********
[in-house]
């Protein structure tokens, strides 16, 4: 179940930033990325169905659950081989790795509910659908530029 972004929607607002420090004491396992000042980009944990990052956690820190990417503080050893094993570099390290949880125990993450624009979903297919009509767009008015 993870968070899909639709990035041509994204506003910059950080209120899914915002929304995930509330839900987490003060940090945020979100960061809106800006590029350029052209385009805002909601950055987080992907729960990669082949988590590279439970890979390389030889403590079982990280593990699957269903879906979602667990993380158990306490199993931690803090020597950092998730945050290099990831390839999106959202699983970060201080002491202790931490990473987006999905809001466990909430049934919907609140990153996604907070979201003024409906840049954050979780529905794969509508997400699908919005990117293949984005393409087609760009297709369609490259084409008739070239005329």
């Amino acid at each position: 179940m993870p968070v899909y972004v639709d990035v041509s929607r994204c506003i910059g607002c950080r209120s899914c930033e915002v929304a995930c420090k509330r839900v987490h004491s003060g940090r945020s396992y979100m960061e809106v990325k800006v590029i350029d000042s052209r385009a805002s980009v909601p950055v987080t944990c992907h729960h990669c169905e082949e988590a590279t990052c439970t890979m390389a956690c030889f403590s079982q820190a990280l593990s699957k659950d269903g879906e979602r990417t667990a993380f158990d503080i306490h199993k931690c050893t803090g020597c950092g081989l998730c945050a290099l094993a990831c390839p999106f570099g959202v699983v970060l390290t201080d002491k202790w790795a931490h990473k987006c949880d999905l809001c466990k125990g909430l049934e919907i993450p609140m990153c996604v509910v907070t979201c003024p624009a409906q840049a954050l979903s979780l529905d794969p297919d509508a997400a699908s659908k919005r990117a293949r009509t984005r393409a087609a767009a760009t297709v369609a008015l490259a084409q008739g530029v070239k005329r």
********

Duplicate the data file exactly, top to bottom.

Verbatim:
[in-house]
């Protein structure tokens, strides 16, 4: 179940930033990325169905659950081989790795509910659908530029 972004929607607002420090004491396992000042980009944990990052956690820190990417503080050893094993570099390290949880125990993450624009979903297919009509767009008015 993870968070899909639709990035041509994204506003910059950080209120899914915002929304995930509330839900987490003060940090945020979100960061809106800006590029350029052209385009805002909601950055987080992907729960990669082949988590590279439970890979390389030889403590079982990280593990699957269903879906979602667990993380158990306490199993931690803090020597950092998730945050290099990831390839999106959202699983970060201080002491202790931490990473987006999905809001466990909430049934919907609140990153996604907070979201003024409906840049954050979780529905794969509508997400699908919005990117293949984005393409087609760009297709369609490259084409008739070239005329």
């Amino acid at each position: 179940m993870p968070v899909y972004v639709d990035v041509s929607r994204c506003i910059g607002c950080r209120s899914c930033e915002v929304a995930c420090k509330r839900v987490h004491s003060g940090r945020s396992y979100m960061e809106v990325k800006v590029i350029d000042s052209r385009a805002s980009v909601p950055v987080t944990c992907h729960h990669c169905e082949e988590a590279t990052c439970t890979m390389a956690c030889f403590s079982q820190a990280l593990s699957k659950d269903g879906e979602r990417t667990a993380f158990d503080i306490h199993k931690c050893t803090g020597c950092g081989l998730c945050a290099l094993a990831c390839p999106f570099g959202v699983v970060l390290t201080d002491k202790w790795a931490h990473k987006c949880d999905l809001c466990k125990g909430l049934e919907i993450p609140m990153c996604v509910v907070t979201c003024p624009a409906q840049a954050l979903s979780l529905d794969p297919d509508a997400a699908s659908k919005r990117a293949r009509t984005r393409a087609a767009a760009t297709v369609a008015l490259a084409q008739g530029v070239k005329r």